If anyone has any information to add, please do so...--Scrotch 21:16, 8 February 2007 (EST)

Dude....if you mount up and fly over Outland's edge your zone will be marked as twisting nether no matter what way you fly :P Elrox 11:25, 15 June 2007 (UTC)

Yeah I've noticed that myself, and some time ago I adjusted the text of the article to reflect it. But thanks for your comments.--Scrotch 00:37, 17 June 2007 (UTC)
Interesting fact: If you fly south (maybe southeast, not sure, just look around that area; I originally found it when flying northeast from Shattrath to Tempest Keep) of Tempest Keep into the Twisting Nether, you should find a ship. It has nothing inside, it's just a ship on a floating rock. I will take and upload a screenshot later. - Magnett 00:07, 23 March 2008 (UTC)
We have this one and this one already.--SWM2448 00:17, 23 March 2008 (UTC)

Titans in the Nether Edit

It says under races and creatures that aesir and vanir titans live in the nether. is this true? I always thought they lived in the great Dark.

Oh where does it say that? I only see the part where it says, "it is believed that they live among the stars". That would be the great Dark.  Rolandius Paladin (talk - contr) 12:24, 30 July 2008 (UTC)

It says it under the heading, "Races and creatures" They're at the end of the list.

I still don't see where it says they live in the nether.  Rolandius Paladin (talk - contr) 01:36, 31 July 2008 (UTC)
Check the tag, that list from the RPG. --Ragestorm (talk · contr) 01:39, 31 July 2008 (UTC)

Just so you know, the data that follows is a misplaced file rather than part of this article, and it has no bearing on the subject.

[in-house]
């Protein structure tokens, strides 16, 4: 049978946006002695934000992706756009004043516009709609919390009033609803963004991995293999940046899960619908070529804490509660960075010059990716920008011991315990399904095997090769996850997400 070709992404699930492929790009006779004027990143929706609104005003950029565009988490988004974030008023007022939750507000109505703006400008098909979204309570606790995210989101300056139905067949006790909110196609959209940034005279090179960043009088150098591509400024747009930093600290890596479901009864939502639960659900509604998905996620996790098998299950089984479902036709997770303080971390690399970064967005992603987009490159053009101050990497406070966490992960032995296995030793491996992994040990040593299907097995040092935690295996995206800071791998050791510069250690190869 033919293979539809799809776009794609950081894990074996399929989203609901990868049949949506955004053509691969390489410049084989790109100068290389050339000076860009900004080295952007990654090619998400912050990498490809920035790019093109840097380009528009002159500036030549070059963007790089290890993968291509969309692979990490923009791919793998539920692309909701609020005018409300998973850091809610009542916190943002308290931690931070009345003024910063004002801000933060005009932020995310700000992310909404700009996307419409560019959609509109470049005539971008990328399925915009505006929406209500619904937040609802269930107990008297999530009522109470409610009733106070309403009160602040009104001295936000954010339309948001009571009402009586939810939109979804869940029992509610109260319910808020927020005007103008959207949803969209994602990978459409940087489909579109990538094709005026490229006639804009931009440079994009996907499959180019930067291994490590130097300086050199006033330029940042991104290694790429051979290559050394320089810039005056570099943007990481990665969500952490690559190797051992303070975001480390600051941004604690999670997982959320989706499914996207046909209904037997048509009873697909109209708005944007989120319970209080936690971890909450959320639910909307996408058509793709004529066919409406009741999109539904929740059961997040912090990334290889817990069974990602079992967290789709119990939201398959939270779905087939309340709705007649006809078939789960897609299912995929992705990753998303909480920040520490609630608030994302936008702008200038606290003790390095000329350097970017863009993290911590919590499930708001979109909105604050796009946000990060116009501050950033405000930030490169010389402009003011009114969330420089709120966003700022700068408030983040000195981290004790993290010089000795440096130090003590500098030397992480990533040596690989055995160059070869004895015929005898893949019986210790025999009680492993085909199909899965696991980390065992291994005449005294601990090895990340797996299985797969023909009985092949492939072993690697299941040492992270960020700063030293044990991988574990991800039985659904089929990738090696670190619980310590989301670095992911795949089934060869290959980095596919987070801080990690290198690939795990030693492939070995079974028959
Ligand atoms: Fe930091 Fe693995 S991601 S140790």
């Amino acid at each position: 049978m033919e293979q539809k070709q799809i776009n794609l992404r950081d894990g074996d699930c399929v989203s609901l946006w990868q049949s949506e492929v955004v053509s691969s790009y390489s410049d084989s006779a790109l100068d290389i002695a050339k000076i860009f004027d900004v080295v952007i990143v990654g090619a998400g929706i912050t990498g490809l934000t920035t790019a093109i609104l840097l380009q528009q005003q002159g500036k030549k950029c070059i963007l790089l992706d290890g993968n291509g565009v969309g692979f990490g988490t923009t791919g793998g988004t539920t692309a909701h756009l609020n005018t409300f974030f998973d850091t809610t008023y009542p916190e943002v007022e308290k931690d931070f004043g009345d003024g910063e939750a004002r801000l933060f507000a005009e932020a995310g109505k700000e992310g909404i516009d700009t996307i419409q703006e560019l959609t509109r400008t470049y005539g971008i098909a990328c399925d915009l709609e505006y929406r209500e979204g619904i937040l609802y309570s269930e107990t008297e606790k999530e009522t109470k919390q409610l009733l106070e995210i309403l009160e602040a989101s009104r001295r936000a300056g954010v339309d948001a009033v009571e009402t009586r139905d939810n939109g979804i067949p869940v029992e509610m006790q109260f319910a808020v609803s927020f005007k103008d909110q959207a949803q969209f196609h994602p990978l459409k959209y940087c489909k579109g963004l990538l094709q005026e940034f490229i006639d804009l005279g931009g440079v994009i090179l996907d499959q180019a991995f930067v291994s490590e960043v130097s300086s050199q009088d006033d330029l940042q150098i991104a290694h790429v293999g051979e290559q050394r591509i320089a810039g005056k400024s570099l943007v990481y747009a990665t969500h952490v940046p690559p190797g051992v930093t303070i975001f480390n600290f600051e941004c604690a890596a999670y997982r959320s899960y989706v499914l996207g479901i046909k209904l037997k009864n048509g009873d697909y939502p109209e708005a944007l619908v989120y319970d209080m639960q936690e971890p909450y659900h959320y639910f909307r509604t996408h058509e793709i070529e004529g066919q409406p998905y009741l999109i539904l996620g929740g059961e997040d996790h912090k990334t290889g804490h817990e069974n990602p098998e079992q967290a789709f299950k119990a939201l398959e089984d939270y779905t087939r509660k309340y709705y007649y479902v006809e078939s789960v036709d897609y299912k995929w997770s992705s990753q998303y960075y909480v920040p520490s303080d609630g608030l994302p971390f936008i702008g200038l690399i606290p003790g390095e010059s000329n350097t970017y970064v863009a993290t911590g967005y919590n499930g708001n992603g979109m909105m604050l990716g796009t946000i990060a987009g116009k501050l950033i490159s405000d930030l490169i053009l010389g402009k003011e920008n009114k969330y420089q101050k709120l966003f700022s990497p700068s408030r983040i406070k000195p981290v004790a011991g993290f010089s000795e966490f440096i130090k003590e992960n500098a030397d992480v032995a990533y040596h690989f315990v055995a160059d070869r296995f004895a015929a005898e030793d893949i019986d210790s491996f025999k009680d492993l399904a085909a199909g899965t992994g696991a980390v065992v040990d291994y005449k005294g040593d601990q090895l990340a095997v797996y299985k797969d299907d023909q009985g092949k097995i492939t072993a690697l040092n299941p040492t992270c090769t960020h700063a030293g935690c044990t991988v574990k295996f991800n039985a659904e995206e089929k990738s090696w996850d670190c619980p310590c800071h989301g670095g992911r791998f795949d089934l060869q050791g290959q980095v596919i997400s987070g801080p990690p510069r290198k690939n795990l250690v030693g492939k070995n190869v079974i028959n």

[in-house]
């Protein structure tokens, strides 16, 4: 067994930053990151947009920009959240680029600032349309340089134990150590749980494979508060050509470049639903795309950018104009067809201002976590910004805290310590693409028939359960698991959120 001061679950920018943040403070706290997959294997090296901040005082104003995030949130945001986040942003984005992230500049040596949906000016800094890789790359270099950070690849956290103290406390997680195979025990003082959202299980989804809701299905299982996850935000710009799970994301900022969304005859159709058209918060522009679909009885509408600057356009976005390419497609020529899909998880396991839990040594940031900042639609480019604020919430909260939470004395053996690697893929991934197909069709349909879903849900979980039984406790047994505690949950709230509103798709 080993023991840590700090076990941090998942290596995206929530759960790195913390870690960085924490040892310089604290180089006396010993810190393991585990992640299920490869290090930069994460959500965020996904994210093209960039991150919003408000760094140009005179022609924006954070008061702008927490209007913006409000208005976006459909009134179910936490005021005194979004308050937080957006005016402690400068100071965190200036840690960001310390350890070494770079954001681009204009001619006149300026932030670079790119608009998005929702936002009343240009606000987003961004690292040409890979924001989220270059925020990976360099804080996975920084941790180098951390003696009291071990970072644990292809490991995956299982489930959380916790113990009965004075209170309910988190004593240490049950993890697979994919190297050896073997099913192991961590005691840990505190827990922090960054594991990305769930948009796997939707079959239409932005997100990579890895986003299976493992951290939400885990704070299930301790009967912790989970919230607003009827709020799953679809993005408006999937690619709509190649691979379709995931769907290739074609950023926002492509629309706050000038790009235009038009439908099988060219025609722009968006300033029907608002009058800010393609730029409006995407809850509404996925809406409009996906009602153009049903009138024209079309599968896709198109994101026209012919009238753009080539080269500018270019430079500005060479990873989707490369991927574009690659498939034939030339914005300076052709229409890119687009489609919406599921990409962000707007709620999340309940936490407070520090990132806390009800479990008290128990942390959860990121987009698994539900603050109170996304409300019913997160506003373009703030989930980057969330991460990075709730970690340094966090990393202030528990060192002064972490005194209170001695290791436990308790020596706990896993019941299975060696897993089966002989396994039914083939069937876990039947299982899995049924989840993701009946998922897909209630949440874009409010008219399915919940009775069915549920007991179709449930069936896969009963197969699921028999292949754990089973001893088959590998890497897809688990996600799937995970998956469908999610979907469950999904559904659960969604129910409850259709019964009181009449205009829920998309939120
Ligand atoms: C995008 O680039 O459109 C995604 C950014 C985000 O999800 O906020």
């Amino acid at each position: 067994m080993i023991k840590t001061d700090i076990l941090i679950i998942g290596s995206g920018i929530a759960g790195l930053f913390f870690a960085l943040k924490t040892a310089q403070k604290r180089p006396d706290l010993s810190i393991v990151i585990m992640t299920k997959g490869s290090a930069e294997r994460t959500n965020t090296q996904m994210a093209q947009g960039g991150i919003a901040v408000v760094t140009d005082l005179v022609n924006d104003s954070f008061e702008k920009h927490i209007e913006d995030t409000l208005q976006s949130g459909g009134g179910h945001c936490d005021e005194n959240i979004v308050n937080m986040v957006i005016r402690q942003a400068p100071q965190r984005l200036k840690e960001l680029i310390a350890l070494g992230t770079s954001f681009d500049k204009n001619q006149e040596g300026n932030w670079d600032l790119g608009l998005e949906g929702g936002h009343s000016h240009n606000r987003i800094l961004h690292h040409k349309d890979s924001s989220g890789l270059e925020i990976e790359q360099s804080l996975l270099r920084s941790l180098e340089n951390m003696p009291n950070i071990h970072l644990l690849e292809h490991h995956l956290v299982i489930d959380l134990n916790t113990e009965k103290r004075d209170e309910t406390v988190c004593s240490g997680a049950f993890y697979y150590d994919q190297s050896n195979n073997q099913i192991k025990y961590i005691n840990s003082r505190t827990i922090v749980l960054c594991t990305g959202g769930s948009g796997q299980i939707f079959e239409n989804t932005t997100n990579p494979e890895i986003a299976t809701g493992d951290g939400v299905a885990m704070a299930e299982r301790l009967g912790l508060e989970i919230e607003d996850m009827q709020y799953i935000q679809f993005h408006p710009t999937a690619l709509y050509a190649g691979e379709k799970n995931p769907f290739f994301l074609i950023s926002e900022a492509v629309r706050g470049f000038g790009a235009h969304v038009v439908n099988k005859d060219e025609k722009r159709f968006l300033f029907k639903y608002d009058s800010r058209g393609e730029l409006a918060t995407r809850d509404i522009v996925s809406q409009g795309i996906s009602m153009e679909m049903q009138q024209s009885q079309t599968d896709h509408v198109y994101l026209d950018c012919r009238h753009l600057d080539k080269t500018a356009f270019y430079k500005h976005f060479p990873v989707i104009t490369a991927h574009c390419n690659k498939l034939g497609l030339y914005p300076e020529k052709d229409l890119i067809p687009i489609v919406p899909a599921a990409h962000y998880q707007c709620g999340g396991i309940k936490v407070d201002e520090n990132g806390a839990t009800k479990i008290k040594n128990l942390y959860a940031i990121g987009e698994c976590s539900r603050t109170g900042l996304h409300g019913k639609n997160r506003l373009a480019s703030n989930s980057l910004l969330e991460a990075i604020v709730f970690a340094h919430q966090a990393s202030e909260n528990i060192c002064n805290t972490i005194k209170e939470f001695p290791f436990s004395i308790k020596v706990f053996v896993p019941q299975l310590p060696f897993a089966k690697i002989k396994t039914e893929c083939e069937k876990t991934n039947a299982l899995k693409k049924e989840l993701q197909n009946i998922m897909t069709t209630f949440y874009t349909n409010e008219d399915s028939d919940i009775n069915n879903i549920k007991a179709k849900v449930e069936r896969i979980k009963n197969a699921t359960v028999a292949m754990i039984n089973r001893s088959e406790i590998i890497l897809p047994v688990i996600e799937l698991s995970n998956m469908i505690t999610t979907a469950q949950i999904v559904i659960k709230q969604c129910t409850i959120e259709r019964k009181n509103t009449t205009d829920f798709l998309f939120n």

Timeless or Not? Edit

"The Twisting Nether is timeless. Age, hunger, thirst, poison, and natural healing do not function in the Twisting Nether, though they resume functioning when the traveler leaves the plane. It is also strongly chaos-aligned. It also enhances magic. Magic is extremely powerful in the Nether. Any spell cast while in the Nether has its duration extended. Illusion spells cost no mana and last for extended periods."

The first claim made is that the Twisting Nether is completely timeless. Effects incurred by the passage of time . . . age, hunger, thirst, poison, do not function. Because time does not pass. And yet in the description of magic, the second claim suggests that durations of spells are greatly enhanced.

Well, how can that be, if there is no true passage of time to speak of? A spell that does not have immediate and obvious effects should do nothing at all. I'm not against magic enhancing things in general -- it might very well enhance the POWER of a spell by 1000% -- but completely contradicting the very specific established laws of physics of this place? Color me confused. --P.W (talk) 09:21, September 14, 2009 (UTC)

Consider also that for it to be timeless, we would not be able to enter it (movement = change in location over time). Yet, clearly, we enter some region labeled "Twisting Nether" should we fly between Hellfire Peninsula and Netherstorm. This is irreconcilable if we use the definition you quoted, P.W. A definition of "this place does not itself change" is still sustainable, though. --Eirik Ratcatcher (talk) 17:31, September 16, 2009 (UTC)